• After some seven years of riding, in 2015 I had my first “under-the-skin bacterial infection” saddle sore. This was different that the topical chafing or open sore problems I experienced before. It started with some tiny welts, like acne, eventually developing a bump under the skin. This happened shortly after swapping out saddles. Perhaps I had the post too tall, causing chafing. Or maybe my interacted with the mink oil which I slather on my leather saddles. I went ahead on a 1000K the following week, but on the last day of this long brevet, in order to finish, I had to consume a ton of ibuprofen and wear two pair of shorts. I could feel a big lump near my left sit bone. Afterwards, despite not riding for several days after this event, it didn’t disappear. After seeing my family doctor, he indicated that I had an abscess or pocket of pus and prescribed some antibiotics, along with the use of a warm compress. It eventually went away after about seven to nine days, and I was able to finally get back on the bike. Lately, during the course of my regular training rides, if I discover those strawberry, zit-like welts, I immediately apply acne medication such as Clean & Clear Perso-Gel 10 or Clearasil two to three times a day. These products contain 10% Benzoyl Peroxide, which “works by reducing the amount of acne-causing bacteria and by causing the skin to dry and peel.” I also apply a light coating of Anti Monkey Butt powder to my underclothing, so the ointment doesn’t transfer into the fabric. Another possibility is the use of Betadine Solution (commonly used as an antiseptic prior to surgery), which also dries out the skin and kills bacteria on the surface. I also apply a heating pad to that area two to three times daily as that helps bring to the surface any pus or other “gunk.” The following warning comes with those acne products: “Because excessive drying of the skin may occur, start with one application daily, then gradually increase to two or three times daily if needed… If bothersome dryness or peeling occurs, reduce application.” The problem is that if one has redness or soreness caused by chafing or pressure of the saddle, then the typical solution is to apply an ointment (i.e. Bag Balm, Desitin, zinc oixide etc.) to retain moisture so the skin can heal itself, but moisture, as I see it, can be problematic, as moisture invites bacteria which causes acne or abscess. Consequently, one needs to determine which is the greater problem, superficial skin irritation or bacterial infection, both of which require opposite treatments!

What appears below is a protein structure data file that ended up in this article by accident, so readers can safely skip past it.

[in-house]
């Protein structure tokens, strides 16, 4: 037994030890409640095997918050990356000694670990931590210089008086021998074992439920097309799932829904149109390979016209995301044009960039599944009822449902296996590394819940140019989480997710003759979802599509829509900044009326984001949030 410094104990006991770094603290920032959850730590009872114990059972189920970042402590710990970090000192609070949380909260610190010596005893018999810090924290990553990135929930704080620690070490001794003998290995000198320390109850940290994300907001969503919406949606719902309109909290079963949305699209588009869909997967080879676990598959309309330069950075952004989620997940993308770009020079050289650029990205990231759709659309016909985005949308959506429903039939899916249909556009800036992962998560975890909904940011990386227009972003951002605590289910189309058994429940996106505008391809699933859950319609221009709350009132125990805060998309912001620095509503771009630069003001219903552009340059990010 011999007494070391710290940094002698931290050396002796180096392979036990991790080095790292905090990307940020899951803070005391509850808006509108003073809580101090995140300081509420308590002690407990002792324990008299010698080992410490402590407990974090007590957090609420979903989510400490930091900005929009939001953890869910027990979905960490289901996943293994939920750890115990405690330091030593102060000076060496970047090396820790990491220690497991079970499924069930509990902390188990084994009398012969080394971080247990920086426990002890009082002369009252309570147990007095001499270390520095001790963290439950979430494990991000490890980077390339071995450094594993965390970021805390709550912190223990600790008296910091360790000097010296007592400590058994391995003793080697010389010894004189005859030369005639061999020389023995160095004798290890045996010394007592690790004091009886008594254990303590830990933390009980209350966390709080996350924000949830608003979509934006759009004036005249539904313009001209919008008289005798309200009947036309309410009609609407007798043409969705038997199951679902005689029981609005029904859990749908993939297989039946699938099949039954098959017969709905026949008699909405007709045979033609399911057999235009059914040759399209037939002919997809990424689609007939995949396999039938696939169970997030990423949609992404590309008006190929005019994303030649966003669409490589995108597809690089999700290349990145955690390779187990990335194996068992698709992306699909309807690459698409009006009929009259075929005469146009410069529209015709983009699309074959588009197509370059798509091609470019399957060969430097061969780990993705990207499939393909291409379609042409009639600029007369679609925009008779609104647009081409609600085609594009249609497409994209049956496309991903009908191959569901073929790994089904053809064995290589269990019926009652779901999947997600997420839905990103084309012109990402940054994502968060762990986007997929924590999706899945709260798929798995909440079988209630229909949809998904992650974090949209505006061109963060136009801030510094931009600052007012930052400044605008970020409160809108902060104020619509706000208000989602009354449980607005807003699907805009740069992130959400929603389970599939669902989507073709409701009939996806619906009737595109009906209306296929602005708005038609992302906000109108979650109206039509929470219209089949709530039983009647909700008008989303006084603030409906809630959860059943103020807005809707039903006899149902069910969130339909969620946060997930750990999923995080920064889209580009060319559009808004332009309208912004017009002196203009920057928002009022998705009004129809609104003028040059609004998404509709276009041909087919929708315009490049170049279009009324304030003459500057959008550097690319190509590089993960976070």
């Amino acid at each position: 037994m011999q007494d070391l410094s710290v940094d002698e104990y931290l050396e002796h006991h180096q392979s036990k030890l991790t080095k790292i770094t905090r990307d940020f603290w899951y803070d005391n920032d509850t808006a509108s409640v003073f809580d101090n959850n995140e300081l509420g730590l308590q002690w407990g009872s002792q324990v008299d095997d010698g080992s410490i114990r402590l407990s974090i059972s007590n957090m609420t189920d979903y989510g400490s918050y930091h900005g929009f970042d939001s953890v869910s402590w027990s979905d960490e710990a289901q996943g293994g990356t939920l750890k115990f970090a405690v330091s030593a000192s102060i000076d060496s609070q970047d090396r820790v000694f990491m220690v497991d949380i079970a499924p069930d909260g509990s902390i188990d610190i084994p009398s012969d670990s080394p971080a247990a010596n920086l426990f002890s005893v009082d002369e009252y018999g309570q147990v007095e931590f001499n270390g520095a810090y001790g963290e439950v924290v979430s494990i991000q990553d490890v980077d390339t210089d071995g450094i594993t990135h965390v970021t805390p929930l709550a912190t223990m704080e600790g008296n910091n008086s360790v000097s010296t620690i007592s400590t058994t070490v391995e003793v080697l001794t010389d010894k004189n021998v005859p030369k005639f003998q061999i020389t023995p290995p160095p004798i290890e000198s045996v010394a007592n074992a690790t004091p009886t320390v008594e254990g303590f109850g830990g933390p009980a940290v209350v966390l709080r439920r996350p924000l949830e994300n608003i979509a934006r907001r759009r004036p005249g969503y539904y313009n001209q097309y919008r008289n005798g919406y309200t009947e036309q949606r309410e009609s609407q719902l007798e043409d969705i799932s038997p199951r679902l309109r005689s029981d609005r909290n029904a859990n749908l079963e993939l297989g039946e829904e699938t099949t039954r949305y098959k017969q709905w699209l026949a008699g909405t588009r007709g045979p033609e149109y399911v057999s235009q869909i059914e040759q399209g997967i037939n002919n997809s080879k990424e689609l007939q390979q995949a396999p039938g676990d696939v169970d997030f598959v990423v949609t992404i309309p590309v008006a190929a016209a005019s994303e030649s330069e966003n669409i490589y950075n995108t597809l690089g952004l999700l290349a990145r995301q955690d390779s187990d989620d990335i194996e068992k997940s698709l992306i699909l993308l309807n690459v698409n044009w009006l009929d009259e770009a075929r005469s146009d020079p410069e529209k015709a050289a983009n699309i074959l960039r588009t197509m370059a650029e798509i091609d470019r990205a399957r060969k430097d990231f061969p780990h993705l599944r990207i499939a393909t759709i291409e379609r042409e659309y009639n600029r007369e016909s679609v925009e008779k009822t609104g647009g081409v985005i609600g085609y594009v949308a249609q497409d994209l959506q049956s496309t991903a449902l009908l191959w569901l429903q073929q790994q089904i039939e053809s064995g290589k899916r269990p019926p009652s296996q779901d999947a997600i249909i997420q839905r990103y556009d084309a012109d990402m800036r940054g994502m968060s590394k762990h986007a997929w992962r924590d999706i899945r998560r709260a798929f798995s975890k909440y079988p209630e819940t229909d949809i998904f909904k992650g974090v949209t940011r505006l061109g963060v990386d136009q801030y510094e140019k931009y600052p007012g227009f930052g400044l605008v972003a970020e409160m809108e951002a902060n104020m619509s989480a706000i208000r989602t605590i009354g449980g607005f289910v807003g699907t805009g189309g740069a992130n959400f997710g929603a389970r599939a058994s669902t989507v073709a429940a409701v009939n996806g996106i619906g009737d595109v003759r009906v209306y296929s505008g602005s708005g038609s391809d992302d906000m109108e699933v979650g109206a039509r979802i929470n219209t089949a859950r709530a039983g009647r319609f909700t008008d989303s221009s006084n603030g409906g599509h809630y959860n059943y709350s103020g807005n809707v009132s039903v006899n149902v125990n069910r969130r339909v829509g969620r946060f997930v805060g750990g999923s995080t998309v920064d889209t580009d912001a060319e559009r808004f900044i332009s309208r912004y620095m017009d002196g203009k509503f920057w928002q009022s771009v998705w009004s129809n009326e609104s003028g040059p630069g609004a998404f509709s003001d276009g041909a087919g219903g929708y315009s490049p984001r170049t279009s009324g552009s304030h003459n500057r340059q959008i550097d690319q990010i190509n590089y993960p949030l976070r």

• If you do not have open sores, but “only” redness or soreness caused by chafing or pressure, then I generally put on a thin layer of Bag Balm, or the more sticky Lantiseptic CaldaZinc Ointment, which contains a lot of zinc oxide and some lanolin too (it is designed for diaper rash, chafing & relieves itching). Top that off with some a medicated powder so it doesn’t stick to your underwear. Reapply a few times a day as needed. Other cyclists have recommended Preparation H or any hemorrhoidal ointment cream with 10-20% Benzocaine — I keep them in my arsenal of creams, and finally used one (in 2017) while in the midst of a 1000K when I was having slight soreness with a newish saddle. Cetaphil is a nice medicated soap/lotion that you might consider.
    On multi-day rides, like a 1000K or 1200K brevet, I usually use the above treatment “just to be sure,” right before going to sleep. Keeping the area slightly moist with an ointment enables the skin to repair itself, so you can start out the next day with a better chance of being comfortable (although ironically, as I said in the prior paragraph, too much moisture become a breeding ground for infections!).

2 Responses to “Saddle Sores — Prevention & Treatment with Ointments”

  1. Bob 30 September 2015 at 4:23 pm Permalink

    Helpful information – thanks. For applying Lantiseptic, I just use wide flexible wooden sticks available in bulk at art supply stores. They are about twice as wide as a popsicle stick and slightly thinner. This keeps my fingers out of the stuff and makes cleanup easier.

  2. Ed 14 October 2015 at 6:08 pm Permalink

    For applying Lantiseptic during intermediate points of a 1200km ride, I put some (a single application) into a small snack baggie and turn it inside out whilst applying it to the arse. Fingers don’t get mucked up.

    I probably should try the Okole Stuff since the smell of Lantiseptic is a touch off putting.